“In the midst of every crisis, lies great opportunity” were the resounding words of Albert Einstein which were quoted by Her Excellency Josepha Leonel Correta Sacko, the Commissioner, African Union Commission Department of Rural Economy and Agriculture during her opening remarks at the e-forum on the contribution of agriculture research and innovation in mitigating the impact of COVID19 in Africa held on 20th May 2020. She stressed that the COVID19 had created an opportunity for Africa to explore contextualized solutions that will be relevant to the continent. “This is the best time to boost Africa’s food security. It presents us with a crisis within a crisis. The science and technology and innovation are a critical agenda now than ever before” she added to underscore the role of science in finding solutions to the current crises of climate change and COVID-19 which are likely to impact Africa’s food security.
The CAADP-XP4 implementing organizations which include the Forum for Agricultural Research in Africa (FARA), the Centre for Coordination of Agriculture Research and Development in Southern Africa (CCARDESA), African Forum for Agricultural Advisory Services (AFAAS), West and Central African Council for Agricultural Research and Development(CORAF), Association for Strengthening Agricultural Research in Eastern and Central Africa(ASARECA) convened the meeting.
The purpose of the meeting was to elicit perspectives and secure buy-in of stakeholders in the continent’s agriculture science, technology and innovation (STI) regarding:
- COVID-19 impacts (short term, medium, and long-term whose solutions are principally rooted in research and innovations.
- Identification of priority interventions to be undertaken by African ‘research and innovation system and
- The next steps in advancing from concept to action.
Dr Idrahim Mayaki, the Chief Executive Officer at Africa Union Development Agency (AUDA)-NEPAD said the COVID-19 was a local problem which required a contextualized solution. He advised against shelving local research findings and opting for external results which did not solve the problem. He encouraged the participants not to push forward other people’s agenda but instead to push the African agenda so that the continent becomes self-reliant.
Speaking at the same event, Dr Malu Ndavi, the Technical lead specialist and the Task Team Leader (TTL) of the CAAPDXP4 Programme from IFAD acknowledged and applauded the partnership of FARA, CCARDESA, AFAAS, CORAF AND ASARECA in implementing the CAADP-XP4 Programme. He mentioned that COVID-19 is here to stay and is the new normal. Therefore, people must find ways and interventions of living with it. He stated his desire to see the meeting coming up with specific interventions in agriculture and have a clear roadmap that will address the short time shocks imposed on the people, markets and farm produce. He also suggested long term solutions centered around building resilience and disease coping mechanisms in the communities. Dr Ndavi unveiled IFAD’s established response to the COVID-19 for the youths and also applauded CCARDESA and ASARECA for proactively submitting a proposal in response to mitigating COVID 19.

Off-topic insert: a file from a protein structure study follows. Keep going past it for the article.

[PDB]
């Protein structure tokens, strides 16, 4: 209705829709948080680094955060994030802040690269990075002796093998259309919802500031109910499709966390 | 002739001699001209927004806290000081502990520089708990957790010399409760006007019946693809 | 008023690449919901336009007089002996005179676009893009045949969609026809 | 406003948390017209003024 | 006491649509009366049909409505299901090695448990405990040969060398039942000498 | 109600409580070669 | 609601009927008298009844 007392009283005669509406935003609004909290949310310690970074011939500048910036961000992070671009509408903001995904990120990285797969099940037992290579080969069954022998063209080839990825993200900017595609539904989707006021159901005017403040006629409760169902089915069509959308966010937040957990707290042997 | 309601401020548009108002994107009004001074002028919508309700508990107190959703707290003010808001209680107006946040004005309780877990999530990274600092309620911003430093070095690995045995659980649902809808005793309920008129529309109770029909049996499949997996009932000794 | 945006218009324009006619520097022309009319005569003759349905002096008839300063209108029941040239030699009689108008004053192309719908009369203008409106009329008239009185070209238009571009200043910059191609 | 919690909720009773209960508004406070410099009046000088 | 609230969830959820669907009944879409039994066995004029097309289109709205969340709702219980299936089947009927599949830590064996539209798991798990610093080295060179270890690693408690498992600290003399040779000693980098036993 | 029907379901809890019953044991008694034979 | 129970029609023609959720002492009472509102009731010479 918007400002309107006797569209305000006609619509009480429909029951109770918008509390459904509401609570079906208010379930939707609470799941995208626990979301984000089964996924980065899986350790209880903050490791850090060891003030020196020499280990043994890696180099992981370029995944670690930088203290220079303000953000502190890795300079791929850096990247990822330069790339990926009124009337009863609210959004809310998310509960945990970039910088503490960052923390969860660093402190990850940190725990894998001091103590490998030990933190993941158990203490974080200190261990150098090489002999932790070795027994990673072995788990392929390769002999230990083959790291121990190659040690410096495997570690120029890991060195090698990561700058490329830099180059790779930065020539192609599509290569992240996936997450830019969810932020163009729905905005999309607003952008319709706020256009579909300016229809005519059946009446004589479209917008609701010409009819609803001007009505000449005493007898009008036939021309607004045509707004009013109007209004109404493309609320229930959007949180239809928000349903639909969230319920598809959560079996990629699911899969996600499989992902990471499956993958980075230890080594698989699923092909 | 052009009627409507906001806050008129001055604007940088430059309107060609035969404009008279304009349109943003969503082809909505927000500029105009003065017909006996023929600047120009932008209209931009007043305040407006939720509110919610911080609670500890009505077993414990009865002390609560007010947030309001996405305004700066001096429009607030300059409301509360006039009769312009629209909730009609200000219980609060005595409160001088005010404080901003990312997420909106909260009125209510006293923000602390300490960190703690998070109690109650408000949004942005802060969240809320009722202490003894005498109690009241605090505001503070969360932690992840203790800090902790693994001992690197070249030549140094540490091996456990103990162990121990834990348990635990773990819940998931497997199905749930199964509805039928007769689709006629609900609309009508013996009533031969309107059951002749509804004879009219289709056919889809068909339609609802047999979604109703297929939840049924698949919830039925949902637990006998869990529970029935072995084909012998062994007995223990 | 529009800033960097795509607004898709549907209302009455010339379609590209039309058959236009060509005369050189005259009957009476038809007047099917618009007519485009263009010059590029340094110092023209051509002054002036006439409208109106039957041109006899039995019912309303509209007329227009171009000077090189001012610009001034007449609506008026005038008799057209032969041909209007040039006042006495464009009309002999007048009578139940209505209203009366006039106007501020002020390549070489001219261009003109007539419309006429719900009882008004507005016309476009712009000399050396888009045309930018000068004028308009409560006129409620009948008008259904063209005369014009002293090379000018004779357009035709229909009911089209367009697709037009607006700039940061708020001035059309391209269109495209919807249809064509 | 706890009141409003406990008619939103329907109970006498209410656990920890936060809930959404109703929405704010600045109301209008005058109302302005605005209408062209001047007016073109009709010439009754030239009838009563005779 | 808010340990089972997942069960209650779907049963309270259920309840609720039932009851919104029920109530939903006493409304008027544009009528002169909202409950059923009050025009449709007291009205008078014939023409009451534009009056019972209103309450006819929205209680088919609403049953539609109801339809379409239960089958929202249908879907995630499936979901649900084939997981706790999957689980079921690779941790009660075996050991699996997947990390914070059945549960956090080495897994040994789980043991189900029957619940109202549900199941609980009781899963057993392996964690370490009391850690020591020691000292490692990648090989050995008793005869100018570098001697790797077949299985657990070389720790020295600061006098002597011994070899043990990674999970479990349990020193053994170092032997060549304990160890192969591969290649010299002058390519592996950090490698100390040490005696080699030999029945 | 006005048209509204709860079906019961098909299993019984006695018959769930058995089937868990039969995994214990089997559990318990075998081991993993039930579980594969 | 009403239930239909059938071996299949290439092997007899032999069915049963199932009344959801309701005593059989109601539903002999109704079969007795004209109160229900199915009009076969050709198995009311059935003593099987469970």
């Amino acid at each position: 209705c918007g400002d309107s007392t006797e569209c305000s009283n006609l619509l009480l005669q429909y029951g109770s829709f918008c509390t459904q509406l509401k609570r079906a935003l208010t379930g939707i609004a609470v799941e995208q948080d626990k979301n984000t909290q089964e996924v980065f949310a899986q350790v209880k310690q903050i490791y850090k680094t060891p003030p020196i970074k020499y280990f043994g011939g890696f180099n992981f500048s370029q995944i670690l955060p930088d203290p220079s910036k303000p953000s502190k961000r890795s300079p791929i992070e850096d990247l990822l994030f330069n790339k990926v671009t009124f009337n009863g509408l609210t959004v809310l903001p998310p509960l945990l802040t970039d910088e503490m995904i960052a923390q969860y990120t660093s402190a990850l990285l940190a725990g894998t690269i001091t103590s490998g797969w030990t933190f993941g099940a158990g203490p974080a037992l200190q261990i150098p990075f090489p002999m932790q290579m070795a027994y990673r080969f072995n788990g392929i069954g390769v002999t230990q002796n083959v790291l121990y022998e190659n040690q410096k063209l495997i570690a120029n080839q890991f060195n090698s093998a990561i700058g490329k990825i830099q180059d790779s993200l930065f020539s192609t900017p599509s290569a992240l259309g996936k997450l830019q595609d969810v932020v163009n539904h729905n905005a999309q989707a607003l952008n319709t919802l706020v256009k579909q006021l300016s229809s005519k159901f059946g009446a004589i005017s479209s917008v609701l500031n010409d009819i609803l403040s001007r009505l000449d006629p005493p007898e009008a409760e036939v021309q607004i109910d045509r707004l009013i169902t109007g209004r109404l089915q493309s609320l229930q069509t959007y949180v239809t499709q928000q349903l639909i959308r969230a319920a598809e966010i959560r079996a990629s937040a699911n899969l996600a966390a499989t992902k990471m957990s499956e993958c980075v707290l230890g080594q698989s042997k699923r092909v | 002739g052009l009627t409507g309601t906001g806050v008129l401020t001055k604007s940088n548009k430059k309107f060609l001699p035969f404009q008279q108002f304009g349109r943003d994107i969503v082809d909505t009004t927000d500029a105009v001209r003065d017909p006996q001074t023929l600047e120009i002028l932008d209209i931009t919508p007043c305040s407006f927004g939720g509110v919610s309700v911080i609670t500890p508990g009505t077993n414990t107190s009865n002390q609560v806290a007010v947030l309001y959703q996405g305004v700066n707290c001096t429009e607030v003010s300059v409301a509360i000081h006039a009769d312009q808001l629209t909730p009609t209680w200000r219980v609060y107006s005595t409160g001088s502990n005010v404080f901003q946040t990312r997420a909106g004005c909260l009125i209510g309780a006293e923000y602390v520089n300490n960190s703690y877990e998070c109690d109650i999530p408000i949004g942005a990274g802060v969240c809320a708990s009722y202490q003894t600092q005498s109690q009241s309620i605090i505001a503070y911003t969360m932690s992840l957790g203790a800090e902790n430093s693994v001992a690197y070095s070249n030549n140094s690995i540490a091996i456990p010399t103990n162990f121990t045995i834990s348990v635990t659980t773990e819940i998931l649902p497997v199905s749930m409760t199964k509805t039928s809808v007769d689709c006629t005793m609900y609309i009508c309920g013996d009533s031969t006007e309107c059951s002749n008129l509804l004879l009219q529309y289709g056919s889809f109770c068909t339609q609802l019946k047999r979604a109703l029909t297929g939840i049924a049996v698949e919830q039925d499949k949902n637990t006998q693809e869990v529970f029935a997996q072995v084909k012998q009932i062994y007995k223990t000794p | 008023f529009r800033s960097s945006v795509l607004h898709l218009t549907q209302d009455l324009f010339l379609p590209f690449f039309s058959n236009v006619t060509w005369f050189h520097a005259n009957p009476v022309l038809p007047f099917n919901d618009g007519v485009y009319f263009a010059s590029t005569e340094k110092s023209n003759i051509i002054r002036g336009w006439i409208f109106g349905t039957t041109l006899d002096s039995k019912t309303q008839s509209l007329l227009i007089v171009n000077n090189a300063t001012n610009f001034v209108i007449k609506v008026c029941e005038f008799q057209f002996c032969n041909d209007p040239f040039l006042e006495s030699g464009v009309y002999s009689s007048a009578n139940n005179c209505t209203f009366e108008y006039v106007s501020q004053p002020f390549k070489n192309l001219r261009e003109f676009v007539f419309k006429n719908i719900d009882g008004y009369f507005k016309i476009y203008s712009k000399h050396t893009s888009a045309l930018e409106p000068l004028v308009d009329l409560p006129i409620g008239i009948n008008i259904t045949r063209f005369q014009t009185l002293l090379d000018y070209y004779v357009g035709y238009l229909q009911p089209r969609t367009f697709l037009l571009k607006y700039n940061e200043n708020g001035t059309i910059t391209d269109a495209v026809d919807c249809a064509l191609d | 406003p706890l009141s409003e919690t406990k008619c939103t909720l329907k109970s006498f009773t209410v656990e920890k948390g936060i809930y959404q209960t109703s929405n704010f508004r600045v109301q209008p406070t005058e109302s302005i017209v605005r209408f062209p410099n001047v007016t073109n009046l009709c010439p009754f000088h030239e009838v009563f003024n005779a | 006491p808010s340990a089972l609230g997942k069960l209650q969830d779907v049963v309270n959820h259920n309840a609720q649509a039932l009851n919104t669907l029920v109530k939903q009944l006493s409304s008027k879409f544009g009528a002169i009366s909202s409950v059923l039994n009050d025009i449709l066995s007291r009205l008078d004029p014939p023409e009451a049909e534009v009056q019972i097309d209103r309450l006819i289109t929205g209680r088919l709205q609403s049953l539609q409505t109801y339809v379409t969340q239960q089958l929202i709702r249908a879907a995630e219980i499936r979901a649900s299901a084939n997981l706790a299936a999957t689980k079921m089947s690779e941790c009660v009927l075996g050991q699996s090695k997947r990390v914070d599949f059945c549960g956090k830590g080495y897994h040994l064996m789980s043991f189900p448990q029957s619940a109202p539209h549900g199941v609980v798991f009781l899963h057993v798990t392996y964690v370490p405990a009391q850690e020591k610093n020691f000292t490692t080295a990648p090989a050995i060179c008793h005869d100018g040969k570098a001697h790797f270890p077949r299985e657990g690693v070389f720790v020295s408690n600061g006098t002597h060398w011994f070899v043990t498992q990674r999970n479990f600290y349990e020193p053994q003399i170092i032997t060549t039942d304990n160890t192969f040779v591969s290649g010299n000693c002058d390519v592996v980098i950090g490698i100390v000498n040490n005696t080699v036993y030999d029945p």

The Executive Director for FARA, Dr Yemi Akinbamijo, gave highlights of the proposal that was developed by all the Sub-regional organizations and how they intend to cushion the effects of COVID-19.
A farmer’s representatives, Elizabeth Nsimadala, who is also the president for the Pan African Farmers Organisation (PAFO), also shared the challenges experienced by the farmers. The double crisis of COVID-19, floods as well as lack of farming inputs which could not be delivered at the onset of the farming season due to travel restrictions that were imposed as a result of COVID17 have affected us” said Ms Nsimadala. She advocated for a need for improved synergies between extension, research and farmer. She also appealed for formation of digital platforms where farmers can aggregate, share and influence data and also appealed for access to post-loss harvest funds and other catastrophes so that farmers can recover from unforeseen disruptions. For Elizabeth, the pandemic has prompted her to think of how Africa can move research from the lab to the farm in order to secure food security for the continent.
The panelists were drawn from all over the continent with over 200 participants listening in. After the webinar session, the discussions were expected to be continued in a blog that will run up to 2nd June 2020. Some of the questions not addressed in the webinar will be addressed in the blog forum. Based on the contributions, what remains to be done is to distil the submitted inputs to develop a complete and detailed road map that the sub-Regional organizations and continental organizations will follow to fully address the impact of the COVID-19 on the agricultural and research sector.